year was but 66 per cent, of the crop
of 1911, which was the largest crop
harvested in the last decade. The
general supposition was that this
year s crop was fully as large as that
of last year, and with rpunoct tn nnm-
merclal orchards this is true. The
difference 1b due almost entirely to
the full crop of the general farm or
chard throughout the state In 1911
and shows the Important part these
orchards play when total production
Is considered. This year there was
no crop in these orchards in many
sections of the state, with the re
sult that the total production is but
little more than two-thirds of last
year's crop.
The average production per acre of
tobacco is estimated at 789 pounds.
uasi year me estimated yield per
acre was 887 pounds.
The number of sheep and cattle
being fed for market is far below an
average, although the estimated num
ber now reported is greater than one
year ago.
State average prices, per bushel,
are: Wheat, 99c; corn, 49c; barley,
66c; oats, 34c; rye, 77c; potatoes,
54c; hay, $12.91; alfalfa, $14.81.
WHEELER BOUND OVER.
Harry Wheeler was taken to Ross
ford Saturday and given a hearing in
Justice Fields court on'the charge of
larceny. He was bound over to the
grand Jury on that charge andi re
turned to the Jail here. Wheeler's
right name is said to be Eakman and
he sometimes goes, by the nama of
Wakeman, It Is said.
He was arrested last week on the
Oregon road with 17 chickens in his
possession which did not belong to
him. He pleaded guilty but declared
he "Just couldn't help taking those
chickens and meant no harm." Ho
also claimed ho did not really know
what he was doing. He Is said to suf
fer from a mental affliction and was
at one time a patient in the hospital
ror tho insane at Mansfield. O. If
the hospital sees fit to take him back,
tho case against him will probably be
dropped. Sentinel.
A Des MoineB man had an attack
of muscular rheumatism, in his shoul
der A friend advised him to go to
Hot SprlngB. That meant an exDonso
of $150.00 or more. Ho sought for a
quicker and cheaper way to cure It
and found It in Chamberlain's Lini
ment. Three days after tho first ap
plication of this liniment he was well.
For -sale by all dealers.
"A colored gent-a-man from ebery-
whah and nowhah" was gathered in
by Toledo police while having a real
nlco time a few das since. Ho was
flying high with wings extended, in
a favorable breeze, with his gas tank
well filled and his motor never miss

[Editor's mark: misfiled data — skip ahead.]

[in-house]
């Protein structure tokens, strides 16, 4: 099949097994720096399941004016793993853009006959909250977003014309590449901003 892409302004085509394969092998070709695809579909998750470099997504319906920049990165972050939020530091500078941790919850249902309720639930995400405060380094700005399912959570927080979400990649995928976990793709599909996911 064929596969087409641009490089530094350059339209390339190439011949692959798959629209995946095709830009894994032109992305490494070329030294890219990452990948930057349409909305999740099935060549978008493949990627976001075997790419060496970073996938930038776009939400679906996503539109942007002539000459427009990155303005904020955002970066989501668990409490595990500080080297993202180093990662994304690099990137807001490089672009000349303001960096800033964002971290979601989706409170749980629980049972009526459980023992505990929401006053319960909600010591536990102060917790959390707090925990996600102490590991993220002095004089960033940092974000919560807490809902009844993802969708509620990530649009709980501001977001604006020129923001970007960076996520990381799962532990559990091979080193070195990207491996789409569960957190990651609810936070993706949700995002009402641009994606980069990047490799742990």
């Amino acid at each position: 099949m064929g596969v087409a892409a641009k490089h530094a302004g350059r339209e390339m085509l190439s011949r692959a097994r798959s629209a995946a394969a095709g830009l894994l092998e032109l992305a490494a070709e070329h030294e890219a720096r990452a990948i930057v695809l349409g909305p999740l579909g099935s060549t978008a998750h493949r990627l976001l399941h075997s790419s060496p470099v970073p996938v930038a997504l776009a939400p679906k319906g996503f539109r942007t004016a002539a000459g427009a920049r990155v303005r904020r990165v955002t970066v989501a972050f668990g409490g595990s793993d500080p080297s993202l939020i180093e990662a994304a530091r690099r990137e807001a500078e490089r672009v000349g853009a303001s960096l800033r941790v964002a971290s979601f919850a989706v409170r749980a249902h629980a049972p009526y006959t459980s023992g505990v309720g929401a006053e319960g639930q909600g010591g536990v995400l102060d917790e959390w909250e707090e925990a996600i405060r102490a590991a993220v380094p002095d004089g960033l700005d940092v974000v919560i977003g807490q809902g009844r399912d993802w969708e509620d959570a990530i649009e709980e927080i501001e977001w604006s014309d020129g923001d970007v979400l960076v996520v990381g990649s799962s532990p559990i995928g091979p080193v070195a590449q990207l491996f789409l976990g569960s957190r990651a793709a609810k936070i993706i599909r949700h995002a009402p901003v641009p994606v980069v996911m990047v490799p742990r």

ing a spark, when tho police cruelly
Btopped his joy ride, just because he
did not carry a license.
'He had more money in his posses
sion than a man of his character
needed; ho had two new suits ordered
and paid for at a tailor's in Toledo,
and there were other Indications of
high living not befitting his station,
and just because he claimed to have
been working in Perrysburg the cruel
police seemed, to think he had prob
ably bopn operating a separator here
and had separated a Perrysburg man
from his Christmas spending money.
Inquiry proved that their guess might
bo true.
A few days prior Oliver Goodman
had lost, as he supposed, a pocket
book containing a few hundred dol
lars and several checks, and tho cash
the African joy rider was "totln"'
was thought to be from the lost pri
vate safety deposit of our friend
Goodman, and thus tho spectacular
and nlghly enjoyable holiday work of
the ebony hued gentleman was ruth
lessly crushed and this descendant of
the wooly tribe of Africa is awaiting
the pleasure of the police court while
his Christmas dream of "poak chops,
turkey and oystah dressln' " will be
only a dream.
'TO THE BEST PEOPLE ON
EARTH."
Wo take this way to thank the good
people of your village for the many
kindnesses you have shown our father
during the fouc terms he has served
you as Postmaster. And we hope the
good service he has established will
continue, and his successor will re
ceive the same kindness as he has.
We also ask his friends not to in
sist on any further services as Post
master from him, as the other party
won fairly, and we want them to
have all the glory there Is In It. As
father left college when a boy and
gave his best services to Uncle Sam
during the Civil War, and he has
never had a week's vacation, his life
has been a public one always true